What happens if we have pinnepedian, Whitlockian, patience? Suppose Michigan's great recruiting classes keep coming in and the players are coached up properly and the line play becomes effective. (Possibly next year, possibly the year after that.) Will MANBALL be effective then? Sure, it'll get you to nine wins, but, at some point, you'll be in the hole against Ohio State or Michigan State or Rutgers or against an SEC team in a - God forbid! - national semifinal. What then? That's when it's time to use a David strategy, break a tendency, take a risk. Maybe you'll lose big, but you'll give yourself a chance to come back and win a game that you should have lost. It's better than trying the same thing that stopped working again and again and again.

What's the ceiling of a MANBALL team with a coaching staff that shows no inability to get creative when things aren't going well? Maybe Michigan gets all the breaks in every game one year and wins it all. Most likely, it's back to the bad old days of 9-3 or 10-2 and perennial trips to central Florida.

Goliath strategies work against Indiana's defense. They don't work against Michigan State's. They apparently don't work against Nebraska's either. MANBALL always hits a brick wall eventually.

The Borges-O-Meter has finally reached Tlön, though not in the way we hoped. Setting incredible offensive records one week, then following it up - after a bye - with two astoundingly crappy performances. That's otherworldly. A Stygian otherworld is still an otherworld.

Monday, November 04, 2013

Identity Crisis

Michigan fan, plane crash witness, and general good follow on Twitter stefanielaine tweeted this out after Michigan's weekly Monday press availability:

It occurred to me as I read this tweet that, sarcasm aside, I agree with Stefanie's assessment, and yet, I also believe that Brady is telling the truth as he understands it.

If you think about it, in Year 3 of the Hoke tenure, he is at a peculiar crossroads. He has two and a half classes of his guys, all young, and two and a half classes of guys who came to Michigan during Rich Rodriguez's tenure (I chose that phrasing carefully, there are Rich Rodriguez guys and guys who were coming to Michigan no matter who the coach was, which happened to be Rich Rodriguez.)  The veterans should be leading the team, and they are, in their own way, but they are also chasing phantoms.  They are chasing their departed captains who held them together during the roughest days of the transition.  They are chasing the idea of being Superman, of lifting the team on their shoulders and doing everything, because that is how you become a Michigan legend, that is how you become beloved by legions of Michigan fans.  They're chasing something that doesn't exist because it never existed last year.  They've told themselves if only, if just that one bad thing hadn't happened, ignoring the other things that did happen.

So Brady's in an odd spot.  He's kind of the nice guy stepfather here, he wants to reach out to the guys who didn't pick him as their coach, but he's also been here long enough that they should know who he is by now.  But does Michigan know who it is?  Hoke has classic "MANBALL" tendencies, but I think he also wants to win, so does he ignore what he prefers to win with what he has?  Does this willingness to be flexible and yet inflexible, and yet still flexible create scenarios like Michigan State 2011, Iowa 2011, Nebraska 2012, the second half of Ohio State 2012, Penn State 2013, and now Michigan State 2013 where the desire to be one way leads you to believe that you can do something well if you just believe hard enough, evidence to the contrary be damned.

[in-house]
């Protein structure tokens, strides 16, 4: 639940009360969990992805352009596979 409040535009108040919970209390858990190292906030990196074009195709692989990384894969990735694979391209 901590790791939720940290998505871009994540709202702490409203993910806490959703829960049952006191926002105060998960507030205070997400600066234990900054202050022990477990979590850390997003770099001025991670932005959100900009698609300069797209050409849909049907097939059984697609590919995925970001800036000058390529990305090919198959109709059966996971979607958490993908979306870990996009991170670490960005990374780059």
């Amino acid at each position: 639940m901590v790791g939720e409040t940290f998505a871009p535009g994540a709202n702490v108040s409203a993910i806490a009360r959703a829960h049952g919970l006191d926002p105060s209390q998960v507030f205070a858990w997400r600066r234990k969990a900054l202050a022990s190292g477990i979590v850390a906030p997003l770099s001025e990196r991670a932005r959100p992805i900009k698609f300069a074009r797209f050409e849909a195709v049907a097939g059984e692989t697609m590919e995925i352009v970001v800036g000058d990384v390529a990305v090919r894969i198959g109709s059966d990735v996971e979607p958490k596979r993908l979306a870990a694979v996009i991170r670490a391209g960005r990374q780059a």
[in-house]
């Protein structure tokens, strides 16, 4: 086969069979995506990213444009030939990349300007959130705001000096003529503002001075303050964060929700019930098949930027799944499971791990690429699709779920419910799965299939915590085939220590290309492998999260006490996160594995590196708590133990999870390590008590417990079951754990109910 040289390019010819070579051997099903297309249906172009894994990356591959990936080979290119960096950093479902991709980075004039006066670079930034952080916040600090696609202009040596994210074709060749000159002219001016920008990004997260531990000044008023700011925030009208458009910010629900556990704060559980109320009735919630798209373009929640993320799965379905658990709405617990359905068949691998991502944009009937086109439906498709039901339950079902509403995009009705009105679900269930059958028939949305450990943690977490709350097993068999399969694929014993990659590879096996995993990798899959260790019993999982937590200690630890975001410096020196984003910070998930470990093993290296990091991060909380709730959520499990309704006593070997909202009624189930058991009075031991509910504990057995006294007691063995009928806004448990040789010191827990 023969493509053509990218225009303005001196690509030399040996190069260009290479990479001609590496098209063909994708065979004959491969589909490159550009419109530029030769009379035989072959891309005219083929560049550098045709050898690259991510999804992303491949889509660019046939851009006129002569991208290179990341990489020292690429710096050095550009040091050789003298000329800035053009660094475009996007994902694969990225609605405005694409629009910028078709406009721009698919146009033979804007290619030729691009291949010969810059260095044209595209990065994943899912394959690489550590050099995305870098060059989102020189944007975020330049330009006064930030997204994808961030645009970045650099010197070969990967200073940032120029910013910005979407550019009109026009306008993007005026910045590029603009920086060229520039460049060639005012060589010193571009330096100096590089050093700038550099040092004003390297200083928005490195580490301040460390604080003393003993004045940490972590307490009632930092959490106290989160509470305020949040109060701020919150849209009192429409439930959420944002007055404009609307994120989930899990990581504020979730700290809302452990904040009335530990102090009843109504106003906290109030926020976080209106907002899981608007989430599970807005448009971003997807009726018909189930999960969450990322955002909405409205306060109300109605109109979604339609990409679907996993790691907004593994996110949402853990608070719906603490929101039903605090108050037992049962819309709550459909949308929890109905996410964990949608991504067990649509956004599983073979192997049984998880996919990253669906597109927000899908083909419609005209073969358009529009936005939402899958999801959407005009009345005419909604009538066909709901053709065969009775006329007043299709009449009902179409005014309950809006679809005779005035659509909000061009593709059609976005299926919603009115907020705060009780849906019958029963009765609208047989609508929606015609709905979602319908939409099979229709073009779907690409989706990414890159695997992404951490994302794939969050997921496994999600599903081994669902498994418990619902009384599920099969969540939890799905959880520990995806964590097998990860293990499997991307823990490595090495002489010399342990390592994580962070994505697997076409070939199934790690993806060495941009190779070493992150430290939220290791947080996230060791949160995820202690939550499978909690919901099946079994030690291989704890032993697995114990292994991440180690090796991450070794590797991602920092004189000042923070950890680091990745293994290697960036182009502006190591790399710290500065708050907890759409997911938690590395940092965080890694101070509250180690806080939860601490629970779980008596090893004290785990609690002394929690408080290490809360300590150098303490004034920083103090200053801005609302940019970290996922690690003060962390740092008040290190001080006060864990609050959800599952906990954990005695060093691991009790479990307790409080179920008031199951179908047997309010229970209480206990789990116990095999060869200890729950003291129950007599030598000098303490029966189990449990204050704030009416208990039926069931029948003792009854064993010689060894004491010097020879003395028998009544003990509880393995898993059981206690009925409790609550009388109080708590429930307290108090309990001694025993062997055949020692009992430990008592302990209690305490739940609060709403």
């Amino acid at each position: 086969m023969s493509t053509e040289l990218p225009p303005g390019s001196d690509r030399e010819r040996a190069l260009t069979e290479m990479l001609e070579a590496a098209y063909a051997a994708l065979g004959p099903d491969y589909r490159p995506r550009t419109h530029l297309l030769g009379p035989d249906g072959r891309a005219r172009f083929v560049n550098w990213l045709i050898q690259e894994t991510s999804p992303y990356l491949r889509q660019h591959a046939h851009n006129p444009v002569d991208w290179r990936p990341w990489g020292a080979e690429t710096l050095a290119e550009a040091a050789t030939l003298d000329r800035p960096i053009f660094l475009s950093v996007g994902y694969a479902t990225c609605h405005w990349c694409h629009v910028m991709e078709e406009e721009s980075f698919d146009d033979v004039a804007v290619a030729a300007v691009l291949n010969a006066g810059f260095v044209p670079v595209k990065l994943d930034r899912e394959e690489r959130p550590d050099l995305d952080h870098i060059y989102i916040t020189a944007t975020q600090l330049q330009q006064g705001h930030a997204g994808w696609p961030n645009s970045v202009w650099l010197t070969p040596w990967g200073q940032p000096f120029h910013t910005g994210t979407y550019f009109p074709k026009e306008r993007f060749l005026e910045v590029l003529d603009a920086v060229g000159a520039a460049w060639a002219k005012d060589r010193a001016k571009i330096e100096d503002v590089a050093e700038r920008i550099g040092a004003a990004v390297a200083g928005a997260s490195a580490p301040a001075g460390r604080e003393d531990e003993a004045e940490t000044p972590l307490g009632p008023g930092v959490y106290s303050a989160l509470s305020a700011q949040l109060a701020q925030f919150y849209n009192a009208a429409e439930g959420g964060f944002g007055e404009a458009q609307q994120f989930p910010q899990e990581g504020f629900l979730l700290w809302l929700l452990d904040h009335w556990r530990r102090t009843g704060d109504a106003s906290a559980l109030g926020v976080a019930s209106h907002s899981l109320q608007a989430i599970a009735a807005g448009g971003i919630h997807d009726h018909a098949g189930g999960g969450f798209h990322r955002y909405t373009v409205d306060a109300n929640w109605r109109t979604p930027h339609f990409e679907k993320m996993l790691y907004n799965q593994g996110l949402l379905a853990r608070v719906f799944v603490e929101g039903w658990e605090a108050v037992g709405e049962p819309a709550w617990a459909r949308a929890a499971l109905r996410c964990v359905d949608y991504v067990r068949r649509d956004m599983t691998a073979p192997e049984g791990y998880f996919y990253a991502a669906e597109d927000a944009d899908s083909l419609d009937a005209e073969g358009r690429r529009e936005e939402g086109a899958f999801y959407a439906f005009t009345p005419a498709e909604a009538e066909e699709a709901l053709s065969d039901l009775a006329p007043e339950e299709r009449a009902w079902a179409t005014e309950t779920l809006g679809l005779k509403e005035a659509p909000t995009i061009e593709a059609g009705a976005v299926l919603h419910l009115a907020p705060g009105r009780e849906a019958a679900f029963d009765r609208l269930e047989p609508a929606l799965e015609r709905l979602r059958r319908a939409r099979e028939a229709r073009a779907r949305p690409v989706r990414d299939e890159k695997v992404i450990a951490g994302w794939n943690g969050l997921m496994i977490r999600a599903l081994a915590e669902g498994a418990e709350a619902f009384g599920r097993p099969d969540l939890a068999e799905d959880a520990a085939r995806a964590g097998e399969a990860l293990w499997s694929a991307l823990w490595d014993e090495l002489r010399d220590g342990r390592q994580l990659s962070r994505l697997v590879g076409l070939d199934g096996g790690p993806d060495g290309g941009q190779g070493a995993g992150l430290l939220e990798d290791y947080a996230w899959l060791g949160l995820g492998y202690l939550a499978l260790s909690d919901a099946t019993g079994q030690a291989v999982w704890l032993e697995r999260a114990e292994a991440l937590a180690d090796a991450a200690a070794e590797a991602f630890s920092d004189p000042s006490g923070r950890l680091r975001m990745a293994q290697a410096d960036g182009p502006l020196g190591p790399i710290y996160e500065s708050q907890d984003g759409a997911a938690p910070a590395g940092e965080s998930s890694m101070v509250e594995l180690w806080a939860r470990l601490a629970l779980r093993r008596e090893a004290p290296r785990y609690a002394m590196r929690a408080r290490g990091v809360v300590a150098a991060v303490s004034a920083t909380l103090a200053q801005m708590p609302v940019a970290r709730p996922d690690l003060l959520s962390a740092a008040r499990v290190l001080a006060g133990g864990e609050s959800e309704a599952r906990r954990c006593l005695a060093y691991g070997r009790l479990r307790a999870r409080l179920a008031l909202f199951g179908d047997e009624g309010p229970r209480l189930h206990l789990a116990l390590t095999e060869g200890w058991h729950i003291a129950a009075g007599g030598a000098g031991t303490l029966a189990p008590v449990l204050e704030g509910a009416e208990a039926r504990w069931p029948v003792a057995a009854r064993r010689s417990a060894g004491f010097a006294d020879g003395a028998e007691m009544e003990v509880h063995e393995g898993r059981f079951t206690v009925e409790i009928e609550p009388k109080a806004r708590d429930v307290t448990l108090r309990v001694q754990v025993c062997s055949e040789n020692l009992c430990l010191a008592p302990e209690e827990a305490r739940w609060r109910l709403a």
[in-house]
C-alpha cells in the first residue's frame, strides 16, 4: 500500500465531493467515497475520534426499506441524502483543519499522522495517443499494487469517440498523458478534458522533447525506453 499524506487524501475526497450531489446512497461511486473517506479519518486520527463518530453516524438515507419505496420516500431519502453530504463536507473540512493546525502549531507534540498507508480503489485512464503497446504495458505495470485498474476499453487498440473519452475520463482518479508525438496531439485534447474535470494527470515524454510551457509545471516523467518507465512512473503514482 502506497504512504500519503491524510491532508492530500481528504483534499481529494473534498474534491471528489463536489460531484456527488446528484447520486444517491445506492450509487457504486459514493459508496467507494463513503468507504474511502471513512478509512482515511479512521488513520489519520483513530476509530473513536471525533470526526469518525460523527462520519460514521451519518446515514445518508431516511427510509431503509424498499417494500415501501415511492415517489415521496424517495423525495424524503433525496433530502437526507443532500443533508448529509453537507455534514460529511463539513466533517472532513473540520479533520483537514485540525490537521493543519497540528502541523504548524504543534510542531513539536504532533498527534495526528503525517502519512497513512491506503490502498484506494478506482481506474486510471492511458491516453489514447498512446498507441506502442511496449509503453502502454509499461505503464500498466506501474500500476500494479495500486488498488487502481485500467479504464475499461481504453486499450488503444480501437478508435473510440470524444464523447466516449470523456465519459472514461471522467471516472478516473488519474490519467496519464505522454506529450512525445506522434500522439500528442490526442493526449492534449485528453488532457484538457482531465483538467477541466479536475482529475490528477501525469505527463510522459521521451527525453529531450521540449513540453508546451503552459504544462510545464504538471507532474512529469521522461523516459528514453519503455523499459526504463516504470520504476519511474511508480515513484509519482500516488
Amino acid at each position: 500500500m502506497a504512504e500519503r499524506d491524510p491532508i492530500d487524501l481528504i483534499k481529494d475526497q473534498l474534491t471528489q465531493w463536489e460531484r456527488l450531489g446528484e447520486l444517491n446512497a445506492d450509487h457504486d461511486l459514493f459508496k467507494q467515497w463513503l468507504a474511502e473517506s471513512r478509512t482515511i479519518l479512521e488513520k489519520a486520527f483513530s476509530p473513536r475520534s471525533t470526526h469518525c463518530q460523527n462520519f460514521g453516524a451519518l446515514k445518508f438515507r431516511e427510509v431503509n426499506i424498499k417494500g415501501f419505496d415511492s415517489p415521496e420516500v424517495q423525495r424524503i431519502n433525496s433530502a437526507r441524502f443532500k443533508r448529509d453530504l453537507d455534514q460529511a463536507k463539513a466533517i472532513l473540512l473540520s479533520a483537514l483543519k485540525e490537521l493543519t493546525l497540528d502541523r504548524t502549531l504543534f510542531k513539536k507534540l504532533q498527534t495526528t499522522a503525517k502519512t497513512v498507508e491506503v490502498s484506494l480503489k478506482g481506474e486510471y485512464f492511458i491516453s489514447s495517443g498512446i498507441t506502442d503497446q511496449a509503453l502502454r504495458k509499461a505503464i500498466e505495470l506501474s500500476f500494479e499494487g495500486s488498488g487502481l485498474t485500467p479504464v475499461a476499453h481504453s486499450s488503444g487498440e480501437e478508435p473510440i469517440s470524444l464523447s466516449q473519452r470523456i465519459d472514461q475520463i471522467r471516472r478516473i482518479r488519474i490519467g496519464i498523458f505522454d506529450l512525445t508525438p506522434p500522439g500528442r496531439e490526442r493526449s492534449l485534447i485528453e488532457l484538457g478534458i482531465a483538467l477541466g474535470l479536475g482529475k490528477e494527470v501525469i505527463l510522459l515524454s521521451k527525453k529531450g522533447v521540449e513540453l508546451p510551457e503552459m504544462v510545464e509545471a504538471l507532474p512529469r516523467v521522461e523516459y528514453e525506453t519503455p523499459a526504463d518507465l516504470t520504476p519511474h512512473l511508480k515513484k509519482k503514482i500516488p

But as I came back to this post, I also realized something else.  We hold athletes to an impossibly high standard, which is why it is so easy for them to seem like they are failing.  We want them to give their heart, body, soul, and mind every week to a game that is violent, unpredictable, and often times just plain unfair.  We want them to do this knowing the risks inherent in the game, the risk of injuries short and long-term, the risk of their physical and mental well-being, and we also want them to be model citizens, thoughtful, insightful, funny, and sincere.  We want them to want it more than we want them to win, which might well be an impossibility as fans are irrational and single minded.  So when they do not meet the impossibly high standards held out for them, they are disappointed in themselves, and we're disappointed in them, and that's unfair.  We demand answers, but not the truth.  We want fixes, but are usually unwilling to accept that they may take time.  We want hard questions asked without realizing that those kind of questions are not how the game works, taking game however you might like it to mean.

So yes, we're disappointed.  We're struggling to find answers.  As I have said before, the hardest part about college football is that it is the sport that most lives simultaneously in the past and in the future without being willing to live in the present.  I know understand why this is.  The present is usually disappointing.  The past can be gauzed over, shot with a soft filter, edited down and out the nastiest parts, smoothing the roughest edges.  The future holds unlimited promise, even when there appear to be clouds on the horizon, we tell ourselves it will blow over.  But what is right now is maddening because it's a riddle without a solution.  We don't know what the short term future holds because the immediate past is not as instructive as we hoped it might be.  We want a 1973 Michigan team in 2013 college football world, and that creates psychic tension.  It is not that much different than the people in the 1920s who wanted the fruits of modernity but also still wanted to be the way things were in the 1870s.  To quote "Things fall apart; the center cannot hold; Mere anarchy is loosed upon the world."  Old systems have collapsed, the old ways of doing things don't exist anymore and as much as we want to lean on tradition and history and heritage, those things do not block, they do not tackle, and they do not adapt.  All of those things are tools.  In the hands of a capable craftsman, they can produce great works of art.  In the wrong hands, they can be used to destroy raw material.  In the hands of those who lack vision and foresight, they can be used to make something mediocre, leaving the viewer to wonder what might have been.

So one-third of the season left, time to make something of it.  What is made is a choice left in the hands of the craftsmen.

Saturday, November 02, 2013

The end of "The Savage Detectives"

At the end of Roberto Bolaño's The Savage Detectives, the following picture appears with the question, "What's outside the window?"
I now know what could be outside the window and have gaps that massive in its line.

The Borges-O-Meter is now broken.